Spirit of 2012 was one of the first additional funders to join Arts Council England to support Unlimited, back in 2013. After two grants, each covering 3 years, and a total of just under £1 million investment, Jo Verrent, Senior Producer for Unlimited, looks back at what has been achieved thanks to Spirit of 2012’s support.
Unlimited was the first grant ever awarded by the brand new Spirit of 2012, a grant making programme set up to extend the positive impact and provide a lasting legacy from London 2012, with a focus on social change. This grant, which covered activity from 2013-2016 enabled us to launch Unlimited Impact and support disabled emerging artists, extend our geographical reach and deepen debate and discussion. It funded artists’ work such as Caroline Bowditch’s The Adventures of Snigel and Aidan Moesby’s Between Stillness and Storm, and supported activities with partners like Watershed, Battersea Arts Centre, Farnham Maltings, Celf O Gwmpas, Bounce Festival and Summerhall, amongst many others. It was during this period we funded Diverse City to create a piece called Touched and bring it to Southbank Centre and worked with People Dancing to co-commission Sean Goldthorpe to create 11 Million Reasons, a stunning and impactful photography exhibition that’s still touring.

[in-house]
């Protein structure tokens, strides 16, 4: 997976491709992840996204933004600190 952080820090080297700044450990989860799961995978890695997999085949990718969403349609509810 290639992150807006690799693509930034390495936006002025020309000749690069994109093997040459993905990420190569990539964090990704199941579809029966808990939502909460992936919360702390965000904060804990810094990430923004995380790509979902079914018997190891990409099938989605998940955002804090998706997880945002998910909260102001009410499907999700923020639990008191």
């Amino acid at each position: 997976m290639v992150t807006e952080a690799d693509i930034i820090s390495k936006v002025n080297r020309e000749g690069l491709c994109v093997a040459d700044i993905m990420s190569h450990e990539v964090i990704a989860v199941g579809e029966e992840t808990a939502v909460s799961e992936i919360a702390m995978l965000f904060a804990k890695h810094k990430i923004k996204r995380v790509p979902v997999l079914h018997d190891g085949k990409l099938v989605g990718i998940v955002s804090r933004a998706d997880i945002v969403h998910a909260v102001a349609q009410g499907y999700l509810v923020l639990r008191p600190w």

A second grant from 2016 – 2019 saw the establishment of a formal commissions programme for disabled emerging artists, enabling the support of artists such as Delson Weekes from Blink Dance Theatre, Thompson Hall and Ian Wornast, JoAnne Haines, Stephanie Anne Back and many more from across the UK. It also included mentoring support for artists, often those who were shortlisted.
The impact of these Spirit of 2012 grants has been profound:
- Kristina Veasey’s Spirit funded exhibition My Dirty Secret is now also a themed room at The Art B&B, Blackpool, and she featured as part of ITV’s 52 artists i-dents.
- Joel Brown’s piece, 111, made with Eve Mutso was selected as part of the Made in Scotland Showcase and has toured internationally.
- Aby Watson’s -ish has now toured to England, Scotland and Wales as well as Germany.
- Vince Laws was supported for a performance, and the ‘set’ from that show has toured extensively ever since – from protests to galleries, from the Houses of Parliament to the British TextileBiennial. Each of his series of ‘shrouds’ lists the details of an individual who died after being found fit to work by the Department for Work and Pensions.